Bristol review: Spuntino
13 September 2017
"Spuntino is almost like that rebellious teenager who won’t do what’s expected of it."
Jessica Carter goes all out with the guilty pleasures at this shipping container restaurant with a view...
As a sibling of Venetian-inspired joint Polpo , and with a similarly Italian name, Spuntino is almost like that rebellious teenager who won’t do what’s expected of it. Y’see, far from looking to quaint, rustic European hangouts for its lead like its big sister, this place is all about the fried, juicy, sauce-drenched grub of the Big Apple – albeit with a bit of a continental accent.
Housed within two adjoining shipping containers at Cargo 2, the restaurant has a long bar, lined with stools, while more seating comes in the form of tall communal tables and a few cosy booths tucked away in the back corner. Its cohesive and contemporary style is professionally put together (you can tell these guys are well- practiced in decking out premises), and the sliding glass doors lead out to more seating on the terrace that looks onto Wapping Wharf and the harbour.
The menu lends itself to a number of different scenarios. Before now I’ve visited just for a bottle of wine (it has good house varieties, as well as a decent cocktail list and collection of local beers) and a snack. Equally though, you could go all out with aperitifs and three courses. As I did on my most recent visit.
I say ‘three courses’, but this menu isn’t conventional like that – you won’t really find traditional starters and mains here. Instead there are snacks (pea and Parmesan crocchette, stuffed olives, bacon devilled eggs); sharers (truffle toast, lobster mac ’n’ cheese); burgers and hotdogs; and salads and sides. Make of it what you will; treat it all like small plates to share, or order a larger dish for yourself, slapping away any busy hands that get too close to your plate.
Tasty strips of crumbed, deep-fried aubergine (£3.80) have golden, crisp layers wrapped around their silky centres (which arrive with us super-freshly cooked and hotter than the sun – let them cool down before you tuck in).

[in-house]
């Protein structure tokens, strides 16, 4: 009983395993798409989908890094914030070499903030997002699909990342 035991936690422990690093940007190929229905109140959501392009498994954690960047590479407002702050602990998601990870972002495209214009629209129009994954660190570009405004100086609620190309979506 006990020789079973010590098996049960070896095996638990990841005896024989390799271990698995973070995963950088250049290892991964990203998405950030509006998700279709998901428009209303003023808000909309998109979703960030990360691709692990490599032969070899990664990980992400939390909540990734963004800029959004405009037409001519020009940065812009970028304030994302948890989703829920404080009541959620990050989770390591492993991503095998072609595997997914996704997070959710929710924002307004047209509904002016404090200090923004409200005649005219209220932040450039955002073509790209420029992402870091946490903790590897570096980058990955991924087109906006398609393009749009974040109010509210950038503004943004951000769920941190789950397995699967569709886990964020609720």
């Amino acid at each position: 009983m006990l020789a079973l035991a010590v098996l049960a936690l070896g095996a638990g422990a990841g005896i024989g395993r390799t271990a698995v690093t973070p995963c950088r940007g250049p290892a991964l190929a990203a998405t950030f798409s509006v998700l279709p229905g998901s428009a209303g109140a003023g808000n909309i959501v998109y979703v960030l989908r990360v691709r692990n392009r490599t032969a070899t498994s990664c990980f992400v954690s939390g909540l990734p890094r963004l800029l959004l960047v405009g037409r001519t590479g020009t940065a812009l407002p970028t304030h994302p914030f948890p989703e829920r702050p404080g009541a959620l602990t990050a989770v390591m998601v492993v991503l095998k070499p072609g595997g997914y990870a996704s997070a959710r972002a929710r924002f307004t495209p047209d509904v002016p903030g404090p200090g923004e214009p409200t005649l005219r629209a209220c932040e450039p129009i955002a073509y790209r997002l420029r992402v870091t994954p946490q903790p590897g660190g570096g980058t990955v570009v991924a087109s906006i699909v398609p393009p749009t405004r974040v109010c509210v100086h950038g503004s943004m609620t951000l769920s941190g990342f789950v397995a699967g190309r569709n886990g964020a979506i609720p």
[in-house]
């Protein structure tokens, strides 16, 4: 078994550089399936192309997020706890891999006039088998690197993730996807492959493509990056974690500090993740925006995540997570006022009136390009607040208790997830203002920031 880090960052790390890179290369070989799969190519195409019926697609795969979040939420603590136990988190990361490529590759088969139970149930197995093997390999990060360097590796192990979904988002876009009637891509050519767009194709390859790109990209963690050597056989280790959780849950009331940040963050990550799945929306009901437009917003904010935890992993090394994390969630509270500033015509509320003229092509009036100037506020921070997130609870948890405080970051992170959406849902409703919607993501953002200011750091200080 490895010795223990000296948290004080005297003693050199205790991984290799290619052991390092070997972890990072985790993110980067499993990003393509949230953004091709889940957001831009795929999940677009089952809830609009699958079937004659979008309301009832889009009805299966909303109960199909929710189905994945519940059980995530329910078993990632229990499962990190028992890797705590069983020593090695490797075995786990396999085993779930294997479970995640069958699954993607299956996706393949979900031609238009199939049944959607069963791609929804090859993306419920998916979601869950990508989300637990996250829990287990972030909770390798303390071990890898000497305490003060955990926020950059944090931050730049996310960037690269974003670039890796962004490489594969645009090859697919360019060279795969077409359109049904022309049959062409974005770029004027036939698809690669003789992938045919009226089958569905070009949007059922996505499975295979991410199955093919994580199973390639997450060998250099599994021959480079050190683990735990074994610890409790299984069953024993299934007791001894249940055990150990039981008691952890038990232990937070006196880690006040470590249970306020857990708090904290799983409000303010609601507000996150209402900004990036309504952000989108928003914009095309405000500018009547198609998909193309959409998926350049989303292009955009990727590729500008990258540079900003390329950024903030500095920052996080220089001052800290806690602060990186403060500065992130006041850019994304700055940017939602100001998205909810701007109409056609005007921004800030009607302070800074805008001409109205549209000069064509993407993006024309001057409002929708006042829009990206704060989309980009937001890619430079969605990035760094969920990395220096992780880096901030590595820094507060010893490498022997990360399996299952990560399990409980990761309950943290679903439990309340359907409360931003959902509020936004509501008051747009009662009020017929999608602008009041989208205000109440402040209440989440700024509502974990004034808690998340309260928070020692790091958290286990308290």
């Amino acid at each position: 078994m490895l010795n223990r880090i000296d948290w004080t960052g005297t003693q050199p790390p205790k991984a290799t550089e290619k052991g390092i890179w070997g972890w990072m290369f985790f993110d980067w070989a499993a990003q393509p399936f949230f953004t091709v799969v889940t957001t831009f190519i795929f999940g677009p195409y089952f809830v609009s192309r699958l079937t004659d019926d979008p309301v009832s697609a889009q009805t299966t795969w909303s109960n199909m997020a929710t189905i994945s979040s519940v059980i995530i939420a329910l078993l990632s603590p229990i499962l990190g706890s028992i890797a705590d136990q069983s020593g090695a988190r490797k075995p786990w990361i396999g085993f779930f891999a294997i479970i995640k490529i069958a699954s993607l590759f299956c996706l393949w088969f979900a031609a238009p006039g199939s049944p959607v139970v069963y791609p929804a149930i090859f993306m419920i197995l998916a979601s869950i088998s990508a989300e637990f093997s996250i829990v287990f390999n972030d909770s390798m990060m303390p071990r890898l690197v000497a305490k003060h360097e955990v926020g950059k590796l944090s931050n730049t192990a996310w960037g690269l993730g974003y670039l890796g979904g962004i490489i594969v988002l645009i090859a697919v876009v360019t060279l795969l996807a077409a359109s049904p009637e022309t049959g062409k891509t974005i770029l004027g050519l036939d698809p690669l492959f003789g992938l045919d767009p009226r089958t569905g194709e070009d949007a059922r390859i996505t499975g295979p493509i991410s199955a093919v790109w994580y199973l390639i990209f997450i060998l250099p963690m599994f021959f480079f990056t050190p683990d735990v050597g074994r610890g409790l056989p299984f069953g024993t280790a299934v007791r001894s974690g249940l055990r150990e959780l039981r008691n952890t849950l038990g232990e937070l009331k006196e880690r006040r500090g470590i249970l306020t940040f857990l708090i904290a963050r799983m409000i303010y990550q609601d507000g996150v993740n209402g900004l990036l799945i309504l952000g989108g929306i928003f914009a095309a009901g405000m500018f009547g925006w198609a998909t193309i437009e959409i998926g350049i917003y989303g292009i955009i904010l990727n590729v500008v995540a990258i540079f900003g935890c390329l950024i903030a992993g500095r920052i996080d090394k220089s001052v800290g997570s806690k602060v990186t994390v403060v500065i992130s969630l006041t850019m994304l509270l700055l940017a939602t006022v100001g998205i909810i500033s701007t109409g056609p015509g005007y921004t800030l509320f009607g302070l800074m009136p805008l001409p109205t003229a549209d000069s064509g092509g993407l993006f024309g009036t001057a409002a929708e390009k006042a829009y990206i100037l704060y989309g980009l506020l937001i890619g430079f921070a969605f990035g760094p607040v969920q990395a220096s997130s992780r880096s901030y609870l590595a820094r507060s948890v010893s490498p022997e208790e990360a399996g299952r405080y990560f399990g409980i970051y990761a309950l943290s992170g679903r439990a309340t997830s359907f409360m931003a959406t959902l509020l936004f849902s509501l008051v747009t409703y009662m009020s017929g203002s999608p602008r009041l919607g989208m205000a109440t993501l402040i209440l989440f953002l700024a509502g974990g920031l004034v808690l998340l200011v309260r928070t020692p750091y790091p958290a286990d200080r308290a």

The steak tartare (£8) from the specials board arrives second. Light in texture and taste, it features tangy chopped pickle that cuts through the richness of the well- seasoned meat. An egg yolk sits on the top, spilling its liquid centre into the mix, which we scoop up with the crisp slices of bread it was served with.
The Eagle Rock Dog (£7.50) looks deliciously excessive: the quality frankfurter is cosied up inside a fresh, shiny bun, and the whole lot is drenched with Russian dressing (that’s a mix of ketchup, mustard, egg yolk, spring onion, gherkin, Tabasco and Worcester sauce) before being finished off with more gherkin, shallot, and a good sprinkling of crushed crisps. The sausage’s signature smokiness isn’t overpowered, though, and joins that lot at the well- attended flavour party.
The burgers here are classic American- diner in style: think flat, well-cooked patties in grilled buns, with plenty of sauce. The Swiss cheese, chipotle and jalapeño number (£7.80) contains lean beef and fits comfortably in yer gob, without the fillings oozing out through your fingers.
From the sharing section, we tried the Bismarck pancake (£9). Deep and spongy in the centre, it’s served in the cast iron pan it’s cooked in, with its thin sides curling up around the edge to form a crisp crust. It’s filled with bite-sized pieces of buttermilk- fried chicken and drizzled in maple syrup, which brings both moisture and a hint of sweetness to the whole outfit (and creates a kind of sweet chilli scenario, coupled with the red flakes that are peppered on top).
Okay, in terms of colour, it’s easy to end up with a meal here that’s a bit fifty shades of beige. There are a couple of salads on offer, but that’s pretty much it in the way of greenery, and we didn’t order either. It’s more about good-quality guilty pleasures, it seems, and less about your five-a-day.
Desserts follow suit (obvs) with a fun peanut butter and jelly ice cream sandwich (£7), and a nicely subtle brown sugar cheesecake (£6.50).
To summarise: don’t go here if you want to pack in the veg and leave feeling nourished and virtuous. Go if you want a good drink, and decadent, diner-type feed. And go for the adaptable, social menu and the chilled, European-style vibe.